So if I were to get back into the hobby, I would get the lead-free solder just for the health of it. The solder joints are not as shiny when you're done and actually look crusty but they are perfectly fine.

Am I the only person that ever worried about this? Maybe too many years of soldering with lead is what made me go crazy.

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@cengland0: No, you're not the only one. That's why I use a fume extractor. Who wants to suck lead fumes all day long?

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Search SE Magnifier/Third Hand on amazon
and
Get thin .02 solder, melts at lower temps.

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Get a Solder Sucker. They're useful and also fun to play with.

Don't touch hot stuff. You'd think this would be a no-brainer, but... :-)

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I like Caffiene's suggestion of a magnifier. If you have a Michael's craft store in your area, they always have a 40% or 50% off any one item in the store... use it for one of their desktop magnifiers with a light. With the discount, you'll have a hard time beating the price anywhere.

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@brandie346: I tried to use one, it made things worse. When you would you use one?
You are talking the bulb thing right?

Do not forget the alligator clips they are so awesome, I did see one with a light, but I use a desk lamp.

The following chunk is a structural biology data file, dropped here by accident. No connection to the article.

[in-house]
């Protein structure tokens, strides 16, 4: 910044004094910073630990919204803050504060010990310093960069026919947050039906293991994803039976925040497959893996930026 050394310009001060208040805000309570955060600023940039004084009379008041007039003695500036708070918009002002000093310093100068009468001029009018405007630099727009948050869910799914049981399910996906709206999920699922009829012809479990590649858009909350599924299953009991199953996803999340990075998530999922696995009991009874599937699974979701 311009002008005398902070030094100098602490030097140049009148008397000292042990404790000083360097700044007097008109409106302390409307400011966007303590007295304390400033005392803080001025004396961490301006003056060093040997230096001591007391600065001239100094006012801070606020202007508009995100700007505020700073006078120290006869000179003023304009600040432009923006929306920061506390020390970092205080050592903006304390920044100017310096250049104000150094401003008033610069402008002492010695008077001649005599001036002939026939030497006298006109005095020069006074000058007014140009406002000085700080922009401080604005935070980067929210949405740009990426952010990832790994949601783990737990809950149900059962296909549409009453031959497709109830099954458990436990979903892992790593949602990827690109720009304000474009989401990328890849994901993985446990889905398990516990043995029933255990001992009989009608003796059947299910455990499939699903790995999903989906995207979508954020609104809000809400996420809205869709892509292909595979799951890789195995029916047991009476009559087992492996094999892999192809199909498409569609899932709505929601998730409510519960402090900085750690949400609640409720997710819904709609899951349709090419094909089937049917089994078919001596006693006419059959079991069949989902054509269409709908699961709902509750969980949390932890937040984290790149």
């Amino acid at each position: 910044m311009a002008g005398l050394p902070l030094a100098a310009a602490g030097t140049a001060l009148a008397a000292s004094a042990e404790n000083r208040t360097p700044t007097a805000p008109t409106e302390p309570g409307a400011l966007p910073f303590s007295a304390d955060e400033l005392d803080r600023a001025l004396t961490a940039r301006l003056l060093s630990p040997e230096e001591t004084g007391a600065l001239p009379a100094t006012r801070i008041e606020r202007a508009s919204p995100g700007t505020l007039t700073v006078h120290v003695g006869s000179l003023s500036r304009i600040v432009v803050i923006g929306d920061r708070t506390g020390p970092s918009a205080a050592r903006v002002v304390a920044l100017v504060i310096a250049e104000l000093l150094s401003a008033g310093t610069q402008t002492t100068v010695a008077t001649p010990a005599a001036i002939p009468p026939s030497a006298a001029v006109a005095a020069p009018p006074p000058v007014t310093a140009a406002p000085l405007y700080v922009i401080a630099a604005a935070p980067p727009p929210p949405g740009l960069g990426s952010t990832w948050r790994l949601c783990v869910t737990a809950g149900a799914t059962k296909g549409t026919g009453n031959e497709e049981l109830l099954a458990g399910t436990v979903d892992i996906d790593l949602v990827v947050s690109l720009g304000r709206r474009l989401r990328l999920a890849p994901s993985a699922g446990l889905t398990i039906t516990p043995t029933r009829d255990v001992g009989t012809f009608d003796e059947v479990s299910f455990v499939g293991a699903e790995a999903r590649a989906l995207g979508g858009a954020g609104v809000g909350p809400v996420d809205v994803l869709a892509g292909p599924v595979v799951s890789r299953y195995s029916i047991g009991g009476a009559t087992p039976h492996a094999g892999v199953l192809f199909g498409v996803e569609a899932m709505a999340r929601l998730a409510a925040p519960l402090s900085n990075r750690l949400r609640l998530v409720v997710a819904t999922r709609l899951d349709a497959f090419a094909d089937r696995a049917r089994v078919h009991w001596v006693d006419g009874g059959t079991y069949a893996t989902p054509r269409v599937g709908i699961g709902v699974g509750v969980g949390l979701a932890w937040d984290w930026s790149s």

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@caffeine_dude This is the one that I have: http://www.youtube.com/watch?v=Aw4lZGk90i4

Not the best video, you can't really see him suck up the solder, or actually how the tool works. But it's basically a pump-action vacuum. The small yellow button is the trigger. Heat up the solder, put the sucker over it, press the button and zip! It's gone.

Looks neat. Makes a funny noise. Sucks up solder. What's not to like? :)

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@cengland0: lead-free solder is crap, it tends to be brittle and break down the road.

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watch temp. keep things clean. heat area not solder. use as little as possible while covering contact area. practice.

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@brandie346:
cool I have:

But I used it to try to pick up a drip and it spread out the solder.
I had to use solder braid.

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All the paint and body guys of yesteryear never worried about the lead fumes, in fact so much lead was being melted, shaved, filed, sanded & remelted it just was part of the daily routine of generations ago in United States industry. Whether a person assembled munitions, was actively employed in auto body repair using lead fillers, an electronic circuit board assembler using lead based solders or employed at a petrochemical refinery making stabilized condensate, lead was used in multiple areas in American industry. Lead is still widely used in many areas in industry, but where ever possible lead has been replaced with other healthier options, after learning how detrimental its byproducts are to humans and the environment.